When was the last large earthquake in the region?

The last large earthquake in the East Anatolian fault zone was a magnitude 6.7 earthquake in January 2020, about 225 km (140 mi) northeast of the M7.8 epicenter. Prior to this earthquake sequence, there had been no magnitude 7 or larger earthquakes in the East Anatolia fault zone since 1822 and 1138. The last time Türkiye experienced an earthquake of similar size, was the M7.8 Erzincan earthquake on the North Anatolian Fault in 1939.

Why are there different magnitudes listed for the same quake? For example, USGS has the largest quake listed at M7.8, while it is being reported locally as M7.7.

USGS measures an earthquake’s size by its moment magnitude, not the Richter scale, which is no longer used. The moment magnitude is a measurement of the amount of ground that slips within the area of the fault on which an earthquake occurs. There are also other scales that are used globally to measure the size of an earthquake, will results varying slightly. It's worth noting that sometimes the preliminary magnitude will change after scientists have reviewed the initial data.

Can the magnitude, location, and time an earthquake occurs be predicted?

No. For an earthquake prediction to be accurate, you need to know which fault, how big, and when exactly it will occur. This is impossible. Stating vague predictions that an active fault zone will fail is pure speculation. Sometimes a guess is close enough that it may seem accurate, but it is simply coincidence. Although no one can predict earthquakes, the USGS sometimes puts out statistical-based aftershock forecasts. These statements describe the likelihood of the size and number of potential aftershocks that could follow a mainshock.

Why can’t we predict earthquakes?

To successfully predict an earthquake, there needs to be some form of precursor or signal that scientists can rely on to know that a big earthquake is about to happen. There have been countless supposed precursors explored throughout history: earthquake patterns, tidal forces, animal behavior, radon gas emission, earthquake lights, and various electromagnetic signals. However, after being analyzed and tested, none of them have been shown to reliably predict future earthquakes.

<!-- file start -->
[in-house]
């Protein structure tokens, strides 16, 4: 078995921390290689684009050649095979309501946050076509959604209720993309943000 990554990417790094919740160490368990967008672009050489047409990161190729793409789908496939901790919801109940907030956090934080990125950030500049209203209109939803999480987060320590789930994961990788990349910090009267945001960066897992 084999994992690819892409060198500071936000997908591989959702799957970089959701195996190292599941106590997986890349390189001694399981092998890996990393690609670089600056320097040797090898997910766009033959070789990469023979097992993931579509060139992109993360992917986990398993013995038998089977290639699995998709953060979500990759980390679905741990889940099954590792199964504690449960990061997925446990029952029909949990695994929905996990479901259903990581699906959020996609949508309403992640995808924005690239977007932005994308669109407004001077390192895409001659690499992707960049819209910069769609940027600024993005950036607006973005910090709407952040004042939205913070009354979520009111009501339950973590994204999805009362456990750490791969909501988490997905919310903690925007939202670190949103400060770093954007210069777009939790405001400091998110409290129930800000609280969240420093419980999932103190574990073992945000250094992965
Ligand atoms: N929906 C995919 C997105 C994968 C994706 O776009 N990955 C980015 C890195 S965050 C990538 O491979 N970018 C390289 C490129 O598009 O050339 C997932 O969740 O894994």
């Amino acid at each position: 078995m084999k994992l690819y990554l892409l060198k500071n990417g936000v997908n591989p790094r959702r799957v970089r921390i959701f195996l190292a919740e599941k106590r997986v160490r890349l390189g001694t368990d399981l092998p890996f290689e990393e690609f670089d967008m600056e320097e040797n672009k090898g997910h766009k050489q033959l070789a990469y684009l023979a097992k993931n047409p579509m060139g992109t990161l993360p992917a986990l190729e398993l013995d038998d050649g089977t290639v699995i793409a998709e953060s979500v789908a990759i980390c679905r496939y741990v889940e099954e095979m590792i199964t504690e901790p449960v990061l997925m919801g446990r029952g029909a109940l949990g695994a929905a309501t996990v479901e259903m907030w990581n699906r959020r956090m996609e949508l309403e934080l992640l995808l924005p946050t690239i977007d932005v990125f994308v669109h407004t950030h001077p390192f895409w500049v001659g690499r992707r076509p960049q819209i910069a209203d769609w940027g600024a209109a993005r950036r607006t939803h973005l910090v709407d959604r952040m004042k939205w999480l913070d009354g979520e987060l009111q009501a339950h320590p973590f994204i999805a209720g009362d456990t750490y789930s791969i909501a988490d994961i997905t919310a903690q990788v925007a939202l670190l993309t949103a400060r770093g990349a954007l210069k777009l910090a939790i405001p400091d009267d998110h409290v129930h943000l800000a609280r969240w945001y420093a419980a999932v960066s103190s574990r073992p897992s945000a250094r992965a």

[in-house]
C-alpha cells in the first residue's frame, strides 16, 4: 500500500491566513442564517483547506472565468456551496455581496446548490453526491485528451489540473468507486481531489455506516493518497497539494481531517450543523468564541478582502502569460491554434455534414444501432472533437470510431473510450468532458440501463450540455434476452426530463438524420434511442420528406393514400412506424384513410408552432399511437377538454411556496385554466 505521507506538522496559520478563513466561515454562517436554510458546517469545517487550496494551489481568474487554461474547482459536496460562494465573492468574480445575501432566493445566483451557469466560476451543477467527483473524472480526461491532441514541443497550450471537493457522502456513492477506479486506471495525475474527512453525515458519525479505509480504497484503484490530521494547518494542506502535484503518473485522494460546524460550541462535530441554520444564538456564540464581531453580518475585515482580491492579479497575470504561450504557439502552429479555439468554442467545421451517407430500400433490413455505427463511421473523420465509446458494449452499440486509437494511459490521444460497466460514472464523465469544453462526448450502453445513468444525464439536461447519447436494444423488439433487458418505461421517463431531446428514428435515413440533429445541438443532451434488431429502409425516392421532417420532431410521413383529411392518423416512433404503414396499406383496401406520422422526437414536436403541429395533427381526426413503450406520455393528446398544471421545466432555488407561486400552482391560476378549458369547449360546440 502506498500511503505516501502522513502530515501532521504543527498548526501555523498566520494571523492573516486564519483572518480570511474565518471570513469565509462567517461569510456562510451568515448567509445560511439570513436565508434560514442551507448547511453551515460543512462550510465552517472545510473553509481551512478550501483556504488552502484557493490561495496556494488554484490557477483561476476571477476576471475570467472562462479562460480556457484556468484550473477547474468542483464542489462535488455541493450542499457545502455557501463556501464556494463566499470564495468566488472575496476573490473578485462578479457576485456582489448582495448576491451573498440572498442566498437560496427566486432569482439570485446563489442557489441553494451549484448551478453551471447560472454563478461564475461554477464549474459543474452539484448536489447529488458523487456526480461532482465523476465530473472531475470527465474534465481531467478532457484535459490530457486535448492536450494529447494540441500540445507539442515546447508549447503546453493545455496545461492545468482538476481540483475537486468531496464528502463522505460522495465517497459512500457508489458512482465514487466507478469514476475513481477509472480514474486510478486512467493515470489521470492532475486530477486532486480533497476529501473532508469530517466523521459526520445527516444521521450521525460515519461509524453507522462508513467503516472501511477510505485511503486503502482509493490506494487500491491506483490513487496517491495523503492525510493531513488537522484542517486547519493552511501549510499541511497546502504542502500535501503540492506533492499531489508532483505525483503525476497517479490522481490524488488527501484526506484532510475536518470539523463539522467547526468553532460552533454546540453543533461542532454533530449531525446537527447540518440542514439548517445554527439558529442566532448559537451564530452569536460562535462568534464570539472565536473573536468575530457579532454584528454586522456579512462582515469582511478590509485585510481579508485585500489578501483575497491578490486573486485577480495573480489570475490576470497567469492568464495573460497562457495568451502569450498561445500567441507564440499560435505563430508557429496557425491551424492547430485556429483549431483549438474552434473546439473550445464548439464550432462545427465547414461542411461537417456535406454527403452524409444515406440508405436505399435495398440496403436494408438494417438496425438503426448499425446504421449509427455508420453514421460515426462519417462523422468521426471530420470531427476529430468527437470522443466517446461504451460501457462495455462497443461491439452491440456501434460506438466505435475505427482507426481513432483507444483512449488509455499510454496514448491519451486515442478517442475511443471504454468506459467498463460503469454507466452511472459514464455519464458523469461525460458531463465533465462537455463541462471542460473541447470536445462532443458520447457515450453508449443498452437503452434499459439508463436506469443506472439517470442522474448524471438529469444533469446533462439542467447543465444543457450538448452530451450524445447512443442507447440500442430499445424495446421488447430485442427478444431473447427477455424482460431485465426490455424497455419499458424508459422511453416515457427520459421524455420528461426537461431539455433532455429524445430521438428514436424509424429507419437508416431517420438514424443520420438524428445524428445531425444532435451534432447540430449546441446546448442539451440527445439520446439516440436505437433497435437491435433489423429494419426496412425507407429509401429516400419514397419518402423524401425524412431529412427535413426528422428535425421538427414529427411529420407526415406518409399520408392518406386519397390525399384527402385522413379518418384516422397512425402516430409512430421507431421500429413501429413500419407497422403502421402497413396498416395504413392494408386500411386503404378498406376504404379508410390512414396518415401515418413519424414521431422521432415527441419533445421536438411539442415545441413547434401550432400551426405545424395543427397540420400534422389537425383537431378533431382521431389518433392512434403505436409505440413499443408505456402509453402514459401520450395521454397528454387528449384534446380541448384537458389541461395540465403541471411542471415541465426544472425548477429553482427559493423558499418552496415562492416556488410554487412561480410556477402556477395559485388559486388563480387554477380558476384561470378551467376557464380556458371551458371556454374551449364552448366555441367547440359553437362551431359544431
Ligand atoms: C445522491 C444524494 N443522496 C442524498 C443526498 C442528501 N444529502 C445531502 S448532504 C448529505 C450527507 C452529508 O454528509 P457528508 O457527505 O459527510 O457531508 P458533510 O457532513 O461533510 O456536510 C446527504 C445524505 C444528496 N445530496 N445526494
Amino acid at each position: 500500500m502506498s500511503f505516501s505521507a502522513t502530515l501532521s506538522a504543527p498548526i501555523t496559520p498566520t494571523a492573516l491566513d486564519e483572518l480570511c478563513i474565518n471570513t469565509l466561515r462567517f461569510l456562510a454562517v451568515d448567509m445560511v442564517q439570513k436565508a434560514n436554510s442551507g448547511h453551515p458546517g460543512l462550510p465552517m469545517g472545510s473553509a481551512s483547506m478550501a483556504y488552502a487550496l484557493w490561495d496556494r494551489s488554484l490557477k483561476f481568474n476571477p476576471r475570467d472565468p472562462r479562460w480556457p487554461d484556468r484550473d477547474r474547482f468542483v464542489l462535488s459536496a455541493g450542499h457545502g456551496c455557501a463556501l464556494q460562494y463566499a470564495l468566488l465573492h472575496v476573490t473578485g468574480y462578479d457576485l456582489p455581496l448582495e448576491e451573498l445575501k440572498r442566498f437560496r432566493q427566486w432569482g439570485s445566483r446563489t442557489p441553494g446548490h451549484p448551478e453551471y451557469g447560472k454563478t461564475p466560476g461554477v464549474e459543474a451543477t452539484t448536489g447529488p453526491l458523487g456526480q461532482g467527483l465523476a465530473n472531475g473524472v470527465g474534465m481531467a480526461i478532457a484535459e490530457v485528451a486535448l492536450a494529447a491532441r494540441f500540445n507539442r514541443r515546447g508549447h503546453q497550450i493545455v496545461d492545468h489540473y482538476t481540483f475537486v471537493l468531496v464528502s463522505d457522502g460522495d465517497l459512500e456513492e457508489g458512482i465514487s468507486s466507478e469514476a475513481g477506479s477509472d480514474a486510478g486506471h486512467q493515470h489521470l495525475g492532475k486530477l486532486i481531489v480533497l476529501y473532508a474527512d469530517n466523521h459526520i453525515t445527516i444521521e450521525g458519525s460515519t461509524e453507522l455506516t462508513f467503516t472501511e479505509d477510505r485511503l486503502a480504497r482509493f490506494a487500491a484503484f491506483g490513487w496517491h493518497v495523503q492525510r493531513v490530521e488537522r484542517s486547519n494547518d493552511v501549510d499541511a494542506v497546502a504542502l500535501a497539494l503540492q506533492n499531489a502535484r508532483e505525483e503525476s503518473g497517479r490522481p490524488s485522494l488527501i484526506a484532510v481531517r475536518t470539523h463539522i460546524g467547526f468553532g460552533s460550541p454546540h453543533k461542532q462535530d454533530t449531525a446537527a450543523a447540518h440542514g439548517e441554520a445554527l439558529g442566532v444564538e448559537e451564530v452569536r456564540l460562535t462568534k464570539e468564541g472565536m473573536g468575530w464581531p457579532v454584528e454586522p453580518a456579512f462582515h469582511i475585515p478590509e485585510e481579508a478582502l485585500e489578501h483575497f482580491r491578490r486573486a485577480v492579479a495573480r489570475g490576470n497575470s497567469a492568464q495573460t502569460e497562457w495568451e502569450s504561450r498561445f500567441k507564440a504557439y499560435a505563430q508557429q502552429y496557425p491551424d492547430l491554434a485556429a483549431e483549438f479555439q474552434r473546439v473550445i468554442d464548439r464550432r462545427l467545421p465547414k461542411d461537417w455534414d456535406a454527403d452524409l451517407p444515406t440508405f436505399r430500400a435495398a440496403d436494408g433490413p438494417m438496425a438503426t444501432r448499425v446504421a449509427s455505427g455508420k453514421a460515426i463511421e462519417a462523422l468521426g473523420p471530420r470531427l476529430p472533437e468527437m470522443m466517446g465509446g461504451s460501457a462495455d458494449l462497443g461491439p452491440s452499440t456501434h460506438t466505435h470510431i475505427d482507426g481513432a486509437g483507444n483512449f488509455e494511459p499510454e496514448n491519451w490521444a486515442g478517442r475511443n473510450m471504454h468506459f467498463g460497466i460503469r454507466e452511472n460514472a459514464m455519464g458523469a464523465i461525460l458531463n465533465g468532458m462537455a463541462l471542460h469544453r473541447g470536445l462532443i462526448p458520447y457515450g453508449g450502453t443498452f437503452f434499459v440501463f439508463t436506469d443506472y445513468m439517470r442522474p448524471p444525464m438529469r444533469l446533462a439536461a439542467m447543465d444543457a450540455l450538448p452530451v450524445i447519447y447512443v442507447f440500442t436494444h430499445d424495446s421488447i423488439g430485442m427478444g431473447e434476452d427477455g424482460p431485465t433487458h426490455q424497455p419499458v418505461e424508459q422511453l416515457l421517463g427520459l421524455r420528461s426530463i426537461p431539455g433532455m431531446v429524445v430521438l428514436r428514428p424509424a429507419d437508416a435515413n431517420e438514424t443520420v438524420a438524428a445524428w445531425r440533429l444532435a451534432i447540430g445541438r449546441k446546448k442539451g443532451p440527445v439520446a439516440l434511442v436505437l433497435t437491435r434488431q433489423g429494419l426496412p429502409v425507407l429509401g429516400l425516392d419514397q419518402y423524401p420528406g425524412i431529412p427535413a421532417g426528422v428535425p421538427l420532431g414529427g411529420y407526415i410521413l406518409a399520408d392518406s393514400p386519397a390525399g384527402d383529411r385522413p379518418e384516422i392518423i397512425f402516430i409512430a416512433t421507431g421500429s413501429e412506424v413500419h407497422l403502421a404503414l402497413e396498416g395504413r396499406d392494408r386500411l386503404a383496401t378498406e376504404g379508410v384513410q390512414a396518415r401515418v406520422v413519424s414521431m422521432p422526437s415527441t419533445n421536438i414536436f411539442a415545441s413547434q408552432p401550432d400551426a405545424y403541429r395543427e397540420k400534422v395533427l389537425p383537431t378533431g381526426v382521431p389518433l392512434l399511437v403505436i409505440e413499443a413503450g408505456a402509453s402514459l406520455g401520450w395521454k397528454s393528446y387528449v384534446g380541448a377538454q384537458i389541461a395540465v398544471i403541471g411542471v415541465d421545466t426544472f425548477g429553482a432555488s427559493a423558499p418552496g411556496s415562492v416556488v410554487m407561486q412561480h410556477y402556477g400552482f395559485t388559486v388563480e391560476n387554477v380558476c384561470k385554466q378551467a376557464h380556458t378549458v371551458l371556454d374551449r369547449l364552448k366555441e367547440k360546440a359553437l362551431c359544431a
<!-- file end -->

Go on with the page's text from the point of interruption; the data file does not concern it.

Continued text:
Will prediction ever be possible?

Some seismologists are skeptical that earthquake prediction will become a reality. For example, over 40 years ago, Charles Richter was asked by an interviewer if he thought prediction would ever be possible.  He replied, “I don’t know, nothing is less predictable than the development of an active scientific field.” That statement still holds today.

Can seismologists forecast earthquakes, especially aftershocks?

Yes. Scientists can use historical data and previous research to determine the likelihood of future earthquakes following a large-magnitude earthquake. Smaller earthquakes, known as aftershocks, tend to follow over the days, weeks, months, or even years after a mainshock. Because aftershocks follow certain patterns, scientists can typically forecast how many and how large aftershocks might be. For example, the frequency of aftershocks decreases over time at an expected rate. Similarly, there is a known relationship between the magnitudes of aftershocks, themselves. Namely, there are typically 10 times as many smaller earthquakes as larger ones. For instance, you’ll see 10 times more magnitude 4 earthquakes than magnitude 5’s, or 10 times more magnitude 3’s than 4’s. Seismologists use these expected trends to issue aftershock forecasts that help support response and recovery efforts and to inform people of likely continued earthquake activity.